On transitioning from weight lifting to pro wrestling:
“It wasn’t a hard transition because I was always a wrestling fan. My parents got a TV when I was 10 and within a few months, there wasn’t a piece of furniture in my living room that wasn’t f***ed up in some way. I grew up in Oregon and we got Don Owen’s Portland Wrestling and all my friends would gather on Saturday mornings to watch it. I loved it.”

On the experience of wrestling Bruno Sammartino in Madison Square Garden:
“I went to New York in October of 1976 and I did TV for 3 months to build me up and get me ready. My first match with Bruno in Madison Square Garden was on January 17, 1977. I had him on his hands and knees and I beat him like a red headed step child! “Please Mr. Patera! Please Mr. Patera! Don’t hurt me anymore!” (laughs) What I didn’t realize is that when I spoke to Bruno, he had followed me in weight lifting and knew all kinds of things about my history in weight lifting and we talked about that. I had followed him in wrestling and knew about his success in wrestling!”

On the WWE “Ken Patera Story” VHS tape being one of the first WWE tapes:
“Yeah, i was on the forefront. That thing was total bullsh-t. I remember filming things for that with “Mean” Gene Okerlund and he handed me a script and I read it. I said, “WHo is writing all of this bullsh-t?” He said, “Vince. It is all from his brain.” I was like, “I don’t talk like this. This isn’t how I act. He had me acting like a f***ing orangutan! I really didn’t feel comfortable doing it. But, I was just coming back (to WWE) and I didn’t really have any say.”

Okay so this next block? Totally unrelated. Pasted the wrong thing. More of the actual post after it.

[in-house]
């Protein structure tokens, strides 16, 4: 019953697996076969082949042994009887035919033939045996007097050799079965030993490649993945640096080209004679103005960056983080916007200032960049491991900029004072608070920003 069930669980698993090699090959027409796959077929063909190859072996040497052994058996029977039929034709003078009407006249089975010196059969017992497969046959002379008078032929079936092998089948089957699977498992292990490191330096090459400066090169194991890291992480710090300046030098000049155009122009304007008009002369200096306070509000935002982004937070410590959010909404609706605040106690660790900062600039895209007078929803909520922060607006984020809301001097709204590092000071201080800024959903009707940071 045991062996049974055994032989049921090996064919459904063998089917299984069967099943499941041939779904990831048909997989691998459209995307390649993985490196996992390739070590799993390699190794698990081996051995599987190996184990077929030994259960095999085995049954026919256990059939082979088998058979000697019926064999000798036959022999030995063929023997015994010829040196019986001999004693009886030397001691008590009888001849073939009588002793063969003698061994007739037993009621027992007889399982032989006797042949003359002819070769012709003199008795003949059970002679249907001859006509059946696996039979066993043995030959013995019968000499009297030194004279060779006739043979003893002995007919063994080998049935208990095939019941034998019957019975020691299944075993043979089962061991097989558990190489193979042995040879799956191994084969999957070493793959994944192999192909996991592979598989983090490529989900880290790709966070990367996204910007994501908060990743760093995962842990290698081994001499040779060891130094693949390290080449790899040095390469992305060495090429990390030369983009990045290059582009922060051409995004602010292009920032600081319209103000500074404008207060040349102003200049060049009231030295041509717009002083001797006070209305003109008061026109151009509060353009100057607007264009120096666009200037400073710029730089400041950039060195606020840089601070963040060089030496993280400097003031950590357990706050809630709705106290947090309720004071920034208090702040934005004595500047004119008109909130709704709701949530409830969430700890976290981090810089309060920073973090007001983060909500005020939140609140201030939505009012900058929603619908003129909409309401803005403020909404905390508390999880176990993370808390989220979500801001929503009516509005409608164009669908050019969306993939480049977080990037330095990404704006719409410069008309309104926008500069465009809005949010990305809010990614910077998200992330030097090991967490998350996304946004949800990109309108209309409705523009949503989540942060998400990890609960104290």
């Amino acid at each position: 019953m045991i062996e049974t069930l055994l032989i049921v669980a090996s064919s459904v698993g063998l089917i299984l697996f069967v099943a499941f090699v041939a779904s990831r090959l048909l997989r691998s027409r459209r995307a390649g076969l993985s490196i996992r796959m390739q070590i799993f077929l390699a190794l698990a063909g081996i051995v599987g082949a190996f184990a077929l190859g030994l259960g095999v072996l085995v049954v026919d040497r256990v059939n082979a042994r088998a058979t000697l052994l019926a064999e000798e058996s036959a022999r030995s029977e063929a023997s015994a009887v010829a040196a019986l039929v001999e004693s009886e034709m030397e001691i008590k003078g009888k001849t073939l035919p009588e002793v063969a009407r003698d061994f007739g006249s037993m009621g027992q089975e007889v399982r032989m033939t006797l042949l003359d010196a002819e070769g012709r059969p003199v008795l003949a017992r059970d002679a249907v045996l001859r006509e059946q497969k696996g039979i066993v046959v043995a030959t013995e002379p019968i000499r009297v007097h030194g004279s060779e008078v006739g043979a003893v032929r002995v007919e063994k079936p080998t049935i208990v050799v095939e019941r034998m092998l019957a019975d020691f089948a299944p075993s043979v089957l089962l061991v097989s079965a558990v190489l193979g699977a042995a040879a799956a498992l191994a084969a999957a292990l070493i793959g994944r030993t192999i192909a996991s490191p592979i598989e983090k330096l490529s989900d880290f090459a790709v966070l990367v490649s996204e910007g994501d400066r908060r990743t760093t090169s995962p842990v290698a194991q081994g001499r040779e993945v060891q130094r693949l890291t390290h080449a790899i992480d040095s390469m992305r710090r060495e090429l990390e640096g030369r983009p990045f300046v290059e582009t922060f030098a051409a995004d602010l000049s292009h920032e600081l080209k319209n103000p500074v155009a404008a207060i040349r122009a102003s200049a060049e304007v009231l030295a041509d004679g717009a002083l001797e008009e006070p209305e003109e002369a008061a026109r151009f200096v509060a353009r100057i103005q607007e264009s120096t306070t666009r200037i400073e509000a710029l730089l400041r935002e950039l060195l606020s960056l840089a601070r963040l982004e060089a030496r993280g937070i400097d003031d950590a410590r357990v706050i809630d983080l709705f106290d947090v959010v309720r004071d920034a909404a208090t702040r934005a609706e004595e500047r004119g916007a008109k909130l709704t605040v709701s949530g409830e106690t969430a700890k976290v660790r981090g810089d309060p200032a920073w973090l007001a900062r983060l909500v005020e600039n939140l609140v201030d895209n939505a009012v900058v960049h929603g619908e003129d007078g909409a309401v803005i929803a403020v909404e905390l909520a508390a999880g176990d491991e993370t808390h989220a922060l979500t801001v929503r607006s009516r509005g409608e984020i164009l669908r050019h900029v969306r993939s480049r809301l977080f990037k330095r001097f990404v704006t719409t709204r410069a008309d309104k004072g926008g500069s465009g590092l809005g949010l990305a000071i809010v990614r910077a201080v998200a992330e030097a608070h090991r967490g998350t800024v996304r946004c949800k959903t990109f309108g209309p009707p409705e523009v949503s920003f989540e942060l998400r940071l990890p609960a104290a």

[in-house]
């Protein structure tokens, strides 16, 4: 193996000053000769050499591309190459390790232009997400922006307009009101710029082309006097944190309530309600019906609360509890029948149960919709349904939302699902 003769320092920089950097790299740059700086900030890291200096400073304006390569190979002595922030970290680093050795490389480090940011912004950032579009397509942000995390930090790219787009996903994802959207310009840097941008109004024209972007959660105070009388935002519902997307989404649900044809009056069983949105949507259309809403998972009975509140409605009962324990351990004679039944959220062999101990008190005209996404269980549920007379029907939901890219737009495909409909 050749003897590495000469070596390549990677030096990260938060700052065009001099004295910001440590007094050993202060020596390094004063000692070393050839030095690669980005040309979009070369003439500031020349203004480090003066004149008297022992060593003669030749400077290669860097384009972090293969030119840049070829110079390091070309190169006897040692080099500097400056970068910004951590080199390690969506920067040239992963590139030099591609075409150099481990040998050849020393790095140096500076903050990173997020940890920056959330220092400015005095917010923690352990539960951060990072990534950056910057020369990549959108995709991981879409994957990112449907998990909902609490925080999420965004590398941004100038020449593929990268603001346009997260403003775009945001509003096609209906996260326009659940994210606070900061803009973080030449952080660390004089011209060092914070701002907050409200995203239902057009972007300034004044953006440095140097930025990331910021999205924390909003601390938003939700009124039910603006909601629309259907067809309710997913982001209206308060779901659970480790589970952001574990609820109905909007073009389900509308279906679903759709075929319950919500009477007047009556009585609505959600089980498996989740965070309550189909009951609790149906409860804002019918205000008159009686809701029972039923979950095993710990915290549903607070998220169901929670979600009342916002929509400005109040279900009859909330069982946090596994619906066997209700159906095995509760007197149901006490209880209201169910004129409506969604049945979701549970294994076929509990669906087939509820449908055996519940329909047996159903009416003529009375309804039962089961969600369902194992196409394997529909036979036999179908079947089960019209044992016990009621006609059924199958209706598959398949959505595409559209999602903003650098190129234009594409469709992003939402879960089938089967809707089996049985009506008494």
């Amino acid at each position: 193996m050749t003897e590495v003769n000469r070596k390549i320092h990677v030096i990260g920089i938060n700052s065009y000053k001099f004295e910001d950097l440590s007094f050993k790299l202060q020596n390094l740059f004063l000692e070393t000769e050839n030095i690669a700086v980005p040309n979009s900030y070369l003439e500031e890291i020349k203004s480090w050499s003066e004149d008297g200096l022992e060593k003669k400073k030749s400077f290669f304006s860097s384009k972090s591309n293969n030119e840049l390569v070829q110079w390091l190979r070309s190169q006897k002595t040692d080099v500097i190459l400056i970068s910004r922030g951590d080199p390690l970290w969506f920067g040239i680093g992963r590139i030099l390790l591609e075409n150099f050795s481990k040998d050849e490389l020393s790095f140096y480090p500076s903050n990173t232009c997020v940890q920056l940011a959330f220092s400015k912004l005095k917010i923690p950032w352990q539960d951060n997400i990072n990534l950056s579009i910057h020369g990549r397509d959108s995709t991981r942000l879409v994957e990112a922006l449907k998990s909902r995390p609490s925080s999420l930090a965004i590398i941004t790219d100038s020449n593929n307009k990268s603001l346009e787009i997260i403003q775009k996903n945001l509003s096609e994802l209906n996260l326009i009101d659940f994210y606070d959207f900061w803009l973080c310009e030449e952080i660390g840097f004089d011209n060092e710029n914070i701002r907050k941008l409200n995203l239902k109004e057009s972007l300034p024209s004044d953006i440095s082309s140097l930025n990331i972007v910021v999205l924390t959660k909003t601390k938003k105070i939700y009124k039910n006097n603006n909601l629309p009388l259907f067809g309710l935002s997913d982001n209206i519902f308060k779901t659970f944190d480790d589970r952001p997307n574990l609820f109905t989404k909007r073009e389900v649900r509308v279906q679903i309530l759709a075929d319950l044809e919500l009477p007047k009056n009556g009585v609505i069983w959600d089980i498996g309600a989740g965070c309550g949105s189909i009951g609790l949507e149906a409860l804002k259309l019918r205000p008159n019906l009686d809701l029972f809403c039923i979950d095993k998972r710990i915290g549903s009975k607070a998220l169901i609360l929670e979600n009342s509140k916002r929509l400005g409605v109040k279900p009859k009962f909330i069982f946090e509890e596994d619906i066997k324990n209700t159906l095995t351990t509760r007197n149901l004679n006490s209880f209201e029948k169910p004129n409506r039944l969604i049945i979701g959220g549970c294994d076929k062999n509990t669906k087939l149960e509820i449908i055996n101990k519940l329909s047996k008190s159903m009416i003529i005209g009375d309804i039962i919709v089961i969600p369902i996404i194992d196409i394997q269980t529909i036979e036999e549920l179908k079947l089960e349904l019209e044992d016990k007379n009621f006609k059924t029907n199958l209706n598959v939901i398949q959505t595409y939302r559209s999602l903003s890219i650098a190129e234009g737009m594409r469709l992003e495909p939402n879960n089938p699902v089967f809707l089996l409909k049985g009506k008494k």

On wrestling Hulk Hogan in that time:
“I had seen Hulk Hogan’s first match in the WWF in 1980. I’ll never forget it. Allentown Fairgrounds. He had come up to me and said, “Hi, you’re Ken Patera.” I said, “Yes I am!” He told me he had wrestled in Florida and I watched his match. It was horrible! Just horrible! I was like, “God! Where did this f***ing bum come from!” But, he was just green. He had only been wrestling for maybe not even a year at that point. But, after a while, a short while, he started to get it… And, he followed the process! Everything you do in life, I don’t care if it is selling cars or being a brain surgeon, there is a process! If you don’t follow the process, you don’t make it! That is what life is all about. You don’t go off doing a bunch of hair-brained stuff or else you end up being a dumb f***! (laughs) You’ll never amount to sh-t! Look, I’m 80 years old. If I see someone that has potential, I’ll give them my advice. If I see someone who doesn’t have any potential, I’ll say “f*** them!” I won’t even waste my time! But, anyone who ever asks me for advice, 99% of the time, I’ll give it. But, life is a process. Follow the process and you’ll succeed at whatever you’re going to do in life.”

On any Andre the Giant stories he has: